Um, and then it drops off from there. If we look across all of the versions that were utilized in, um, in this dataset, 8% of them were vulnerable. Um, so that's, you know, that's not small, um, it's not 26%, but it's not small. Um, what's interesting is, uh, while 8% in general, we're vulnerable. If you go and you look at up at a per project level, so, you know, you're using some library as a dependency, um, and the version that you're on may be as vulnerable. Um, but you know, you might reasonably ask the question, well, can I, can I fix that right? Is there a version I can move to now that's not vulnerable and, and, and remediate this, uh, this security issue that I'm pulling in and the answer is a resounding yes. So only 800, I only 784 of these, um, projects that were being upgraded, uh, had no remediation path.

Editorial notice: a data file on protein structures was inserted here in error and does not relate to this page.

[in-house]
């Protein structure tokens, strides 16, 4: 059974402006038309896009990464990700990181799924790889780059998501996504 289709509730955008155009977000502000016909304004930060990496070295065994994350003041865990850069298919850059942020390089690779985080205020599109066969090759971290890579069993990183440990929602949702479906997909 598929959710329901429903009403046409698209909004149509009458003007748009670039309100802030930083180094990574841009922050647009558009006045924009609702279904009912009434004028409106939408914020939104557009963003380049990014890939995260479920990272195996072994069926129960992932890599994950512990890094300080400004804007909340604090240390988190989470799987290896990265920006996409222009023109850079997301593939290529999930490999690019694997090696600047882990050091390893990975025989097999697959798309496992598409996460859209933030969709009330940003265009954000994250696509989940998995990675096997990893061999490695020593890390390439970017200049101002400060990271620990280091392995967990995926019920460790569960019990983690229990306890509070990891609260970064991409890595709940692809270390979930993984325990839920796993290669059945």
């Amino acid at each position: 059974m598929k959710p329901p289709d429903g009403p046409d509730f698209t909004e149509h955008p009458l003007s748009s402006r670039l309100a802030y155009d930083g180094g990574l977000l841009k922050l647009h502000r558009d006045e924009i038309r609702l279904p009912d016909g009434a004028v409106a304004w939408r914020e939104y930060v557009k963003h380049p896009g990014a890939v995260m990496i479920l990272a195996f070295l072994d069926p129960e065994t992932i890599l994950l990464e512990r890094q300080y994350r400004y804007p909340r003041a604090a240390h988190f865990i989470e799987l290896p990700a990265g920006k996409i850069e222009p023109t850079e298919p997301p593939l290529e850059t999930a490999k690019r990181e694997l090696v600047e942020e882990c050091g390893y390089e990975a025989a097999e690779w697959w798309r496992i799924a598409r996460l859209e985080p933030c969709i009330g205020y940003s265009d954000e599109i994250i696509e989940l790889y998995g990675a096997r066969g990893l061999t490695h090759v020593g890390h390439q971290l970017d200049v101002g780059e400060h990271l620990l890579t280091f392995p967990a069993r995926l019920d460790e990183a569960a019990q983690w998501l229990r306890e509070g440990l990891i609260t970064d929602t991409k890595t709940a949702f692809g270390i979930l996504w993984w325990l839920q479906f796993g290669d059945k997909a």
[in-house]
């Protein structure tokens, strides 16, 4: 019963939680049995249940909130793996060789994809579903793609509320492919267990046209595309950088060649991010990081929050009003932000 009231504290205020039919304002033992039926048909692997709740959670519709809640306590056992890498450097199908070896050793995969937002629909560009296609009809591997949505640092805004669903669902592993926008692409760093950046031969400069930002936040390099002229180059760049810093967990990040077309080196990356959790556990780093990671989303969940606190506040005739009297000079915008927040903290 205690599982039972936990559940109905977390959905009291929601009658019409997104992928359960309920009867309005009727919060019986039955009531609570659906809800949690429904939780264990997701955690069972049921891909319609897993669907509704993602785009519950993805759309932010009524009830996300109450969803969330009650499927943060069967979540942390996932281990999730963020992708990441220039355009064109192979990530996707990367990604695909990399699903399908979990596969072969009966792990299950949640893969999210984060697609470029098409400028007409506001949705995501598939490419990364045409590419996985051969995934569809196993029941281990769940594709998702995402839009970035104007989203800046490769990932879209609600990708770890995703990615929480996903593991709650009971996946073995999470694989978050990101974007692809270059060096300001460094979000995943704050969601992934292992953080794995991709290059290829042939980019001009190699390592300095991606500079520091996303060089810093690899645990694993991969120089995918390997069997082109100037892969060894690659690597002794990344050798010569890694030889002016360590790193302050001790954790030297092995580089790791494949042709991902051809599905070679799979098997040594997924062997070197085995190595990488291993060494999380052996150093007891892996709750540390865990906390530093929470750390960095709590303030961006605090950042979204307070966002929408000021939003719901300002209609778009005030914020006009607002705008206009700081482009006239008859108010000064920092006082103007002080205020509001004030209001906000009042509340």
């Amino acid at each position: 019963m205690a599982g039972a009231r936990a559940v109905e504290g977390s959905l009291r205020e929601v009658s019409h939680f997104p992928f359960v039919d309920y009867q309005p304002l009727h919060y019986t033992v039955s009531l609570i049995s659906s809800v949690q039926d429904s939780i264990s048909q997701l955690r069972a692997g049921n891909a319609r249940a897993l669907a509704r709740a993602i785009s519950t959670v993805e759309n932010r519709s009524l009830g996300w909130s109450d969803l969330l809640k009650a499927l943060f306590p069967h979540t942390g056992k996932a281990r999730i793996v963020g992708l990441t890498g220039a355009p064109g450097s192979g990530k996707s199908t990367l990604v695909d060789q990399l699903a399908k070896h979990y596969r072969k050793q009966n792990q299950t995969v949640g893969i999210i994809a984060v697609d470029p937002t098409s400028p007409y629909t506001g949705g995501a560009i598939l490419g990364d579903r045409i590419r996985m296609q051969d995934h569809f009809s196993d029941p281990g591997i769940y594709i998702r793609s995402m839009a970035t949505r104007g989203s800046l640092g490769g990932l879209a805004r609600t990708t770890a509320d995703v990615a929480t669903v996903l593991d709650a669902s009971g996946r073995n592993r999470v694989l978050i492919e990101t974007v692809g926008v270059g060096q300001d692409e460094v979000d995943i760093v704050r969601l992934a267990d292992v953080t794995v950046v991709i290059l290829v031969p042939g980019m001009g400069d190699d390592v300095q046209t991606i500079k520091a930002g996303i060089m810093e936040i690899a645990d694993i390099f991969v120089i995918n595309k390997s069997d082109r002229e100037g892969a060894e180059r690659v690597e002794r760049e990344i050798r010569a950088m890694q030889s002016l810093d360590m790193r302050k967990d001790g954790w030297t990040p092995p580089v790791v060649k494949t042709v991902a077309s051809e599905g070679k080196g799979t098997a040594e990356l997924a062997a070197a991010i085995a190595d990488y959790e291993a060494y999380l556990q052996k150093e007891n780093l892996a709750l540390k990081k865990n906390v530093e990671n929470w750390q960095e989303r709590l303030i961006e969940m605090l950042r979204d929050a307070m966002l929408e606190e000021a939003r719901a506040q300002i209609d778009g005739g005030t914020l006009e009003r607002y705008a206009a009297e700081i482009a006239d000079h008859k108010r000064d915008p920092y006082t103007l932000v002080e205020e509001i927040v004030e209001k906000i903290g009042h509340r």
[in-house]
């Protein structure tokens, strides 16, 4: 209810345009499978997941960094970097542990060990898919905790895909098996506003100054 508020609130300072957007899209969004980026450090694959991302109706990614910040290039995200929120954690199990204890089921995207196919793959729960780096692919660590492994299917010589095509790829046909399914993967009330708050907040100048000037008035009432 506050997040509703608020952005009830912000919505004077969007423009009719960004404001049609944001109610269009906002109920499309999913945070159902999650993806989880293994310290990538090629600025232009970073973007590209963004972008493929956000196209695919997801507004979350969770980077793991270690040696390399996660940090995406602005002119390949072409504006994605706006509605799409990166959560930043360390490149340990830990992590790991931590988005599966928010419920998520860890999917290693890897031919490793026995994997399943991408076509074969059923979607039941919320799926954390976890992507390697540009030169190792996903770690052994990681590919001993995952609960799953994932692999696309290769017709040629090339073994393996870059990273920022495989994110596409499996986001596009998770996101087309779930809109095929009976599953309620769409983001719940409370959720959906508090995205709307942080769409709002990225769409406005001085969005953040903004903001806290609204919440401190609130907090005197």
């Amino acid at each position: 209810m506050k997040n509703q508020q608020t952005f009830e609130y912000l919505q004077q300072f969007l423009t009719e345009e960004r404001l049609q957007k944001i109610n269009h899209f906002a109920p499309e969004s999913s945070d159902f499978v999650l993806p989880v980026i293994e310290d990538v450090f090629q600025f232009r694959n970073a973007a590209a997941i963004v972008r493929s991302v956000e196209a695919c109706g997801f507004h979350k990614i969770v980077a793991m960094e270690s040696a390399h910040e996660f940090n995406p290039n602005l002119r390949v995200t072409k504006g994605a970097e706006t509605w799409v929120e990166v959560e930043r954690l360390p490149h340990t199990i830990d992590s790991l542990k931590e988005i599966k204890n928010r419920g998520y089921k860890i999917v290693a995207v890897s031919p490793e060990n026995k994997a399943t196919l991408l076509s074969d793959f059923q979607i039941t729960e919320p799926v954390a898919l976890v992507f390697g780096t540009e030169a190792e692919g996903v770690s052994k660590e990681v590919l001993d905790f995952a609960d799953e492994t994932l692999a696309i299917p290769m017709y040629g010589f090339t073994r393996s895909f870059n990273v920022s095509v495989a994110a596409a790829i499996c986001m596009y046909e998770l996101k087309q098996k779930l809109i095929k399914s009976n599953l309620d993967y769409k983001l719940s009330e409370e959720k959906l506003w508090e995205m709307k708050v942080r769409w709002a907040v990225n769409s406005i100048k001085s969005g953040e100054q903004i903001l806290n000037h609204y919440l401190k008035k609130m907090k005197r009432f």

So there was no that you could move to, to fix the vulnerability. Um, that's only 0.3%. Um, and you know, these are, these are very different numbers. Uh, I think it helps to see it visually, uh, to get a sense of this scale. Um, so this is what 8% looks like compared to 0.3%, right? So, you know, if you think about that, like this, this talk is titled the minefield of open source, right? If you think about the graphic of the left is this minefield you have to navigate, and you want to avoid stepping on a red square, uh, because these are the vulnerable dependencies and you don't want to pull in those vulnerabilities. Um, it looks kind of dire, right? There's a lot of rad out there. Um, but the figure at the right is really the thing to be concerned about, right? These are the places where you could get stuck.